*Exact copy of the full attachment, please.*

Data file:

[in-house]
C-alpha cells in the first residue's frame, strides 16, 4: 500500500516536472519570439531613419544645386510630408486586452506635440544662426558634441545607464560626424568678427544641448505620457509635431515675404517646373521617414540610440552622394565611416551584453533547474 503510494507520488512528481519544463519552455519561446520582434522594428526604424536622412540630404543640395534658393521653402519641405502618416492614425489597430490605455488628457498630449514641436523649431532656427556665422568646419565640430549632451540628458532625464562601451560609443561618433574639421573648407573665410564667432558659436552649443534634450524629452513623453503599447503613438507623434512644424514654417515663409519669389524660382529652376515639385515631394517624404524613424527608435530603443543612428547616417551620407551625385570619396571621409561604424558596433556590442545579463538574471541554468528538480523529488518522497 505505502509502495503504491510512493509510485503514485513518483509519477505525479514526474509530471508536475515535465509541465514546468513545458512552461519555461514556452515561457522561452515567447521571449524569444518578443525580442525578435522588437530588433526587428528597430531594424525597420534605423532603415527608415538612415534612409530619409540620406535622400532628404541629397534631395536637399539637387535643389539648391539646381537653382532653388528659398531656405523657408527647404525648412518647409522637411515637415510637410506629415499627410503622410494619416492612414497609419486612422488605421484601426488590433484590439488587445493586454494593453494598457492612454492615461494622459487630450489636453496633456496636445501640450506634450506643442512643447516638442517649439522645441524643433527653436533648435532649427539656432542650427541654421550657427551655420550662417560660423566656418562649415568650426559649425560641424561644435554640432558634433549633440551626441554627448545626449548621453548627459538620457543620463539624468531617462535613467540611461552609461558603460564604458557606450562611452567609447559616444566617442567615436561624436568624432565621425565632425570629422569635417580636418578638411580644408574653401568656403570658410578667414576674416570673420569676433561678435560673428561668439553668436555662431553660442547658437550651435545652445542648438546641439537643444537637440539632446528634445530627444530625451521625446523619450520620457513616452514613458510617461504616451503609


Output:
[in-house]
C-alpha cells in the first residue's frame, strides 16, 4: 500500500516536472519570439531613419544645386510630408486586452506635440544662426558634441545607464560626424568678427544641448505620457509635431515675404517646373521617414540610440552622394565611416551584453533547474 503510494507520488512528481519544463519552455519561446520582434522594428526604424536622412540630404543640395534658393521653402519641405502618416492614425489597430490605455488628457498630449514641436523649431532656427556665422568646419565640430549632451540628458532625464562601451560609443561618433574639421573648407573665410564667432558659436552649443534634450524629452513623453503599447503613438507623434512644424514654417515663409519669389524660382529652376515639385515631394517624404524613424527608435530603443543612428547616417551620407551625385570619396571621409561604424558596433556590442545579463538574471541554468528538480523529488518522497 505505502509502495503504491510512493509510485503514485513518483509519477505525479514526474509530471508536475515535465509541465514546468513545458512552461519555461514556452515561457522561452515567447521571449524569444518578443525580442525578435522588437530588433526587428528597430531594424525597420534605423532603415527608415538612415534612409530619409540620406535622400532628404541629397534631395536637399539637387535643389539648391539646381537653382532653388528659398531656405523657408527647404525648412518647409522637411515637415510637410506629415499627410503622410494619416492612414497609419486612422488605421484601426488590433484590439488587445493586454494593453494598457492612454492615461494622459487630450489636453496633456496636445501640450506634450506643442512643447516638442517649439522645441524643433527653436533648435532649427539656432542650427541654421550657427551655420550662417560660423566656418562649415568650426559649425560641424561644435554640432558634433549633440551626441554627448545626449548621453548627459538620457543620463539624468531617462535613467540611461552609461558603460564604458557606450562611452567609447559616444566617442567615436561624436568624432565621425565632425570629422569635417580636418578638411580644408574653401568656403570658410578667414576674416570673420569676433561678435560673428561668439553668436555662431553660442547658437550651435545652445542648438546641439537643444537637440539632446528634445530627444530625451521625446523619450520620457513616452514613458510617461504616451503609